A Short History of Cross-Dressing in Media

All the hubbub about Brian Bedford’s spectacular performance as Lady Bracknell in the recent Broadway revival of The Importance of Being Earnest has gotten us thinking. So much media in our culture revolves around, or at least includes, elements of cross-dressing or gender confusion, whether to comic or dramatic effect. Is this an evolution towards greater acceptance and understanding of all, or just, in some way, a deeply ingrained human impulse? Of course, cross-dressing is no new trend. The phenomenon is evident in everything from Norse and Hindu mythology to figures that shaped actual historical events (usually in the form of women dressing up as men to fight wars or be pirates, for some reason) to literature, theater, film and every kind of media in between. There are hundreds of examples, so there’s no way to document them all here, but the trajectory of our favorites still has some bearing on the largeness of the phenomenon. Click through for out brief history of cross-dressing in media.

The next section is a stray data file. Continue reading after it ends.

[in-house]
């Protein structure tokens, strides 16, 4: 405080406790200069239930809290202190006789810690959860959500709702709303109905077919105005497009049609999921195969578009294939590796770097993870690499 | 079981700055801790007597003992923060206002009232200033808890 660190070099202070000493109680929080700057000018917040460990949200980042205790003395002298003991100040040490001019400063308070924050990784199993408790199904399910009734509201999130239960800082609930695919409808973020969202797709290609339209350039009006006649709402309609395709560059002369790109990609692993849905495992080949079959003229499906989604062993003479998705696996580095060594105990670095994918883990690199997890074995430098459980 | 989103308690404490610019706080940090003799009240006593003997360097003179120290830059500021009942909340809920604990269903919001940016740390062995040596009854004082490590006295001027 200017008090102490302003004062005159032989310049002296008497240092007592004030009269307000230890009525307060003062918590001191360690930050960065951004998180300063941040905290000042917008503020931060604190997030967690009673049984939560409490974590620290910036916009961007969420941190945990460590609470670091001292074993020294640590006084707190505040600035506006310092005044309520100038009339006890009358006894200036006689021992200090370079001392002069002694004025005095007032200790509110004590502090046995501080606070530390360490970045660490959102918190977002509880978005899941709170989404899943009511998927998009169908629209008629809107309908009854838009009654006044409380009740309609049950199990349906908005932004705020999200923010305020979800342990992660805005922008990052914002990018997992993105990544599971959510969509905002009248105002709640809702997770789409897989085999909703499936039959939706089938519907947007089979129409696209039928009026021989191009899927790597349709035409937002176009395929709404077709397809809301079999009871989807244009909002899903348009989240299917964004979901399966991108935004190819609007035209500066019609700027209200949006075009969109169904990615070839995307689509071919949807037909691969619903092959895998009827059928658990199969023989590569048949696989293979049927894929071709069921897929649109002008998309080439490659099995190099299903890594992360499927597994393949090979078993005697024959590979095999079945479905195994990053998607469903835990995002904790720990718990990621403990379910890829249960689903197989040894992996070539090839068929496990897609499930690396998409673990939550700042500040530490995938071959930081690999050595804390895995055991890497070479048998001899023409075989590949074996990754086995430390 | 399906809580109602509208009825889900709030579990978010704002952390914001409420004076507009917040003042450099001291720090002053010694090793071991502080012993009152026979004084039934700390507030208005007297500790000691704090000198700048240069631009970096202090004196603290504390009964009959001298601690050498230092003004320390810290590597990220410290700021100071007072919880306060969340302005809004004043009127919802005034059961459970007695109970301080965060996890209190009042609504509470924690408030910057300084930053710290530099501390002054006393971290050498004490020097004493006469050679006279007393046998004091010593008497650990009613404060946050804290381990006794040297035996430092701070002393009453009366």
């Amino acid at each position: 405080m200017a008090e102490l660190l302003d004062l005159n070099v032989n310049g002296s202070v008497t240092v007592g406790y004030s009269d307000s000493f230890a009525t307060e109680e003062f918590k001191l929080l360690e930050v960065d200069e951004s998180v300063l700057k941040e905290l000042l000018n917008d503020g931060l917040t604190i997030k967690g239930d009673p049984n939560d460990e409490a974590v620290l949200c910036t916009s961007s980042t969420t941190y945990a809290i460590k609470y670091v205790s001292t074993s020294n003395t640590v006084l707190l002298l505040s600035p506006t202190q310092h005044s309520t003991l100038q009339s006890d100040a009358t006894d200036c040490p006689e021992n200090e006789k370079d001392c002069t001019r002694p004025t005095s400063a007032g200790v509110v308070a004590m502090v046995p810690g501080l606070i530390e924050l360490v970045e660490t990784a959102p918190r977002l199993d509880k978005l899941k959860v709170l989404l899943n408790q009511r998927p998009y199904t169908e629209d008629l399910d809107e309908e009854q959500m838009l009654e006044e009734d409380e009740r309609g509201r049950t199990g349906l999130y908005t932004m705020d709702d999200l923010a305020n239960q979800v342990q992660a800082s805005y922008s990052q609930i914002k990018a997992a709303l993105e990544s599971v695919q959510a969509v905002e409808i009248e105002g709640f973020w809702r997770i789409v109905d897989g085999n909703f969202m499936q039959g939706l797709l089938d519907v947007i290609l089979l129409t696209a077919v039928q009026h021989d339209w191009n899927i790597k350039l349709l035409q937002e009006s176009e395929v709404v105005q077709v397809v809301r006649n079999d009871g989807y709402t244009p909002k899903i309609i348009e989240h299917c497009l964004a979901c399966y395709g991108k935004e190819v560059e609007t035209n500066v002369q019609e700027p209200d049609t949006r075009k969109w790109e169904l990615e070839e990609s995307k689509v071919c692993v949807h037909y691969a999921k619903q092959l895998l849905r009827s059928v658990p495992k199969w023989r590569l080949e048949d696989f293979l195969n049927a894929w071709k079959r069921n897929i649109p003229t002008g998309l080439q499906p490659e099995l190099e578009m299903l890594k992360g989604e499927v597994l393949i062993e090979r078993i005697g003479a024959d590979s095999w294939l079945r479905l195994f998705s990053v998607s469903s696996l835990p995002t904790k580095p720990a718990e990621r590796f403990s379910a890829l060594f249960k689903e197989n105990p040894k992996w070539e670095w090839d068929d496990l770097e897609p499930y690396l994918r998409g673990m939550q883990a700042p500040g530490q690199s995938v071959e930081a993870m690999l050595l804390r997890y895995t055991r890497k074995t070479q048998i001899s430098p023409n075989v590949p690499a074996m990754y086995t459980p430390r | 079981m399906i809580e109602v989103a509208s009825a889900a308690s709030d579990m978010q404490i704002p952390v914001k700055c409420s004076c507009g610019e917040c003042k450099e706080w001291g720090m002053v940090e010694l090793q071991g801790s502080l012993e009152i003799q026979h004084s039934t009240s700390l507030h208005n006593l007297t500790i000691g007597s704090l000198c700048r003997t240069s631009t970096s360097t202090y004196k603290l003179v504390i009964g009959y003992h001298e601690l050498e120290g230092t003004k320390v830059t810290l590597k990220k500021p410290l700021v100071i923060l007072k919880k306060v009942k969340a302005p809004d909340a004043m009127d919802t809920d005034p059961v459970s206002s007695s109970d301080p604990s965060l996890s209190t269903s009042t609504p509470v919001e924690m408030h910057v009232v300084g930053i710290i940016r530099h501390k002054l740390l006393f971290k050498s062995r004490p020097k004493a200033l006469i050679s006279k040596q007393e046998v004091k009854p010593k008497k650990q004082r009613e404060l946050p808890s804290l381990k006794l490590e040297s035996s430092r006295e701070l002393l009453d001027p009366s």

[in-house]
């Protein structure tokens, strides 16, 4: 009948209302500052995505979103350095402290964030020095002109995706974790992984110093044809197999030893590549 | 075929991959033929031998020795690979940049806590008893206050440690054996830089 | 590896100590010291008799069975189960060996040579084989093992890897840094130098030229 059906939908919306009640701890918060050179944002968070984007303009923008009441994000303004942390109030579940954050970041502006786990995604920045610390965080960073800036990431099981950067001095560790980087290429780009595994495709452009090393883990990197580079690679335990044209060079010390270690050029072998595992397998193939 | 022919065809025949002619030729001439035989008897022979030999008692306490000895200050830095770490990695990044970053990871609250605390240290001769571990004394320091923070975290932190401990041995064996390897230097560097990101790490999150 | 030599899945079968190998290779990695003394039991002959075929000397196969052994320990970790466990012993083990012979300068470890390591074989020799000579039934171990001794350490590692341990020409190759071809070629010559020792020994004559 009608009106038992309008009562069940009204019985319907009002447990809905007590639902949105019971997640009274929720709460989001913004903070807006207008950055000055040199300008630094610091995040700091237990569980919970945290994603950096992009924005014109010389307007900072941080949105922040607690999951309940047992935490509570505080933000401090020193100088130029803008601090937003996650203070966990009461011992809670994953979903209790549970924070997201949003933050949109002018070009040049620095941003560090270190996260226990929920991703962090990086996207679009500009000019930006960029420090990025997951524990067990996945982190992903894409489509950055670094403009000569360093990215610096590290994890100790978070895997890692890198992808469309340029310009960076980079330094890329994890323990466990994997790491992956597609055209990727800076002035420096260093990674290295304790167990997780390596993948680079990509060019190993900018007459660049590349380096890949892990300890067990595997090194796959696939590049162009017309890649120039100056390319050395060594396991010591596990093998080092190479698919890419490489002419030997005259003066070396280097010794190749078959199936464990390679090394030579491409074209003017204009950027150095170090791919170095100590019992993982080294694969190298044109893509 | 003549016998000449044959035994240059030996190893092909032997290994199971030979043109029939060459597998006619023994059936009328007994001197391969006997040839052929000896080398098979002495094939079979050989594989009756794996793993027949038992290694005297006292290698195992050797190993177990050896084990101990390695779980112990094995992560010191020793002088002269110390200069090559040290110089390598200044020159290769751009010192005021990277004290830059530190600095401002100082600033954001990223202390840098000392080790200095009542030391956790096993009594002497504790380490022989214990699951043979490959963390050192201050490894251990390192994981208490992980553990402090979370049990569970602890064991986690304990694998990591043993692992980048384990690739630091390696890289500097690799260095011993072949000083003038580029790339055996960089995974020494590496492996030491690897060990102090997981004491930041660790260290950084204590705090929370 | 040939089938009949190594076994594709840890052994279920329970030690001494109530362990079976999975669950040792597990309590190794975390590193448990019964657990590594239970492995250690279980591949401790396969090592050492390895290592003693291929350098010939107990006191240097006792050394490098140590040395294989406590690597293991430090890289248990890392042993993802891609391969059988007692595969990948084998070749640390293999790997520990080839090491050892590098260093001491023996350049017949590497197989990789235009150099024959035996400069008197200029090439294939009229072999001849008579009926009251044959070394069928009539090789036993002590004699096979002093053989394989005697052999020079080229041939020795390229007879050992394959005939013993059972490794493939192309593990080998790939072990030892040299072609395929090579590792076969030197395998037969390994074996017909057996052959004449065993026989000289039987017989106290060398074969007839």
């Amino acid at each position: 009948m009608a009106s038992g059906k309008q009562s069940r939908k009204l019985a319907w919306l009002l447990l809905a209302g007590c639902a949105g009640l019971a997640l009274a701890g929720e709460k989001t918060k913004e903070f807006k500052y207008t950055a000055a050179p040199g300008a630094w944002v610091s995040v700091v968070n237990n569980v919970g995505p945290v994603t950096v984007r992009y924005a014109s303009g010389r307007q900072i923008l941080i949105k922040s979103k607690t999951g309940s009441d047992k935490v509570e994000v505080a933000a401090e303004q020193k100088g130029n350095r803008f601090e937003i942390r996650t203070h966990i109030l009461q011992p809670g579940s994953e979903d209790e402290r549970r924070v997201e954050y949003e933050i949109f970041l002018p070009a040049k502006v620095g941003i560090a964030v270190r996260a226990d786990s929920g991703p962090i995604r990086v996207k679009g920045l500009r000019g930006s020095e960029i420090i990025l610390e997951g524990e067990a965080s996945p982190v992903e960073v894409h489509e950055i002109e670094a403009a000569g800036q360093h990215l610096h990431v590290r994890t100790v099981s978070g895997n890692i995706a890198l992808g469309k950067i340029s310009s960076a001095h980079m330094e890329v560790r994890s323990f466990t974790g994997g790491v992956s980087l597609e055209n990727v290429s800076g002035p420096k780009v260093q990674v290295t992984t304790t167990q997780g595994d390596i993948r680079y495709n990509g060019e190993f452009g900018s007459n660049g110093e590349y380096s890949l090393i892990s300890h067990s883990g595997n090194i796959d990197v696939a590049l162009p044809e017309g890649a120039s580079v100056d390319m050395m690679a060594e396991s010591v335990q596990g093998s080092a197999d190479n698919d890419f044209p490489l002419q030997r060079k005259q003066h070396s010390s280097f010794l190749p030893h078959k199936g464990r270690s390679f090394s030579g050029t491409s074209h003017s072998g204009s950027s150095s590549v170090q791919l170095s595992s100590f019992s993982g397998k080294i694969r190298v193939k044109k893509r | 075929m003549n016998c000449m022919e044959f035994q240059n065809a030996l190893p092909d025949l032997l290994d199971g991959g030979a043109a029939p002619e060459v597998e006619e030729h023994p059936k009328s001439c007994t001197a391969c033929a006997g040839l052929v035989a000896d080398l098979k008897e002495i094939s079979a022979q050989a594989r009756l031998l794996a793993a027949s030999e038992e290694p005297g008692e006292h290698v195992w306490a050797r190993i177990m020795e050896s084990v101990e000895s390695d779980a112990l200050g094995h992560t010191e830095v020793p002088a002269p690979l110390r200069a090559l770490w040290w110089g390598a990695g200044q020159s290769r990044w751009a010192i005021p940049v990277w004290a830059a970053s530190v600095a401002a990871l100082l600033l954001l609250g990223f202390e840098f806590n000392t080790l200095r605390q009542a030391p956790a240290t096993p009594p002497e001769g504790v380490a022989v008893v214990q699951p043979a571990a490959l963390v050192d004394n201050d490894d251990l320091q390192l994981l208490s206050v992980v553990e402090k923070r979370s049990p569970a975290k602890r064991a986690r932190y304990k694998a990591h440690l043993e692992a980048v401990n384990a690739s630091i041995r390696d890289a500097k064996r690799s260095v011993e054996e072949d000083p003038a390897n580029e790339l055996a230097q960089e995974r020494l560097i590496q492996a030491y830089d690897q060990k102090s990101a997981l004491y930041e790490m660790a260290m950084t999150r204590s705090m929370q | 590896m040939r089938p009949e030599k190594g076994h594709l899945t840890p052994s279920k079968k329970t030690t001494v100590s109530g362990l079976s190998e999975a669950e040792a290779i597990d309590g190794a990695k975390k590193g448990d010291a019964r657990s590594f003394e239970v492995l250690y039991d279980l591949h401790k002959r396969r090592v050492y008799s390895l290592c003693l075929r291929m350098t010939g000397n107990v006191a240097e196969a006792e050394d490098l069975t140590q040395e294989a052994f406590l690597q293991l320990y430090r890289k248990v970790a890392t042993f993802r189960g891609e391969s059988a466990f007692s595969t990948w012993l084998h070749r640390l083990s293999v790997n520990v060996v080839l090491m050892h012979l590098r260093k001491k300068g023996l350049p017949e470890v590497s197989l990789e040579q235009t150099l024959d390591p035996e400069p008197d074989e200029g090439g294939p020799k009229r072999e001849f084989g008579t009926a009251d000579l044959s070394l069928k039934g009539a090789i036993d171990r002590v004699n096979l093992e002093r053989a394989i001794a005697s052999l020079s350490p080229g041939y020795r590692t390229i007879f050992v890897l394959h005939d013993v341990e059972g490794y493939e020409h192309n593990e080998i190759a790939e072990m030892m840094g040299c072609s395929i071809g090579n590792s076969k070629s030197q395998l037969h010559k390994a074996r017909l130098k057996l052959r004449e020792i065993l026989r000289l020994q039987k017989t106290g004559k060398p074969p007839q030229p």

1592 – First performance of Henry VI, Part 1, Shakespeare’s first play

Shakespeare did not invent the custom of cross-dressing in theater. After all, everyone learned in their 9th grade English classes that it was illegal for women to perform in Renaissance theaters, and so all of Shakespeare’s plays were performed by men in ever role. Since a good story always involves a lady in one way or another, every play in the period would have been an instance of theatrical cross-dressing. However, Shakespeare was perhaps more interested in or more clever with this tradition than most, working cross-dressing into many of his plays to achieve a meta comedy: a man dressing up as a woman dressing up as a man, sometimes again dressing up as a woman. Even in Henry VI, his first produced play, he depicts Joan of Arc, an important historical cross-dresser, and he went on to chase the trope in plays like Twelfth Night or What You Will, As You Like It, and The Merchant of Venice.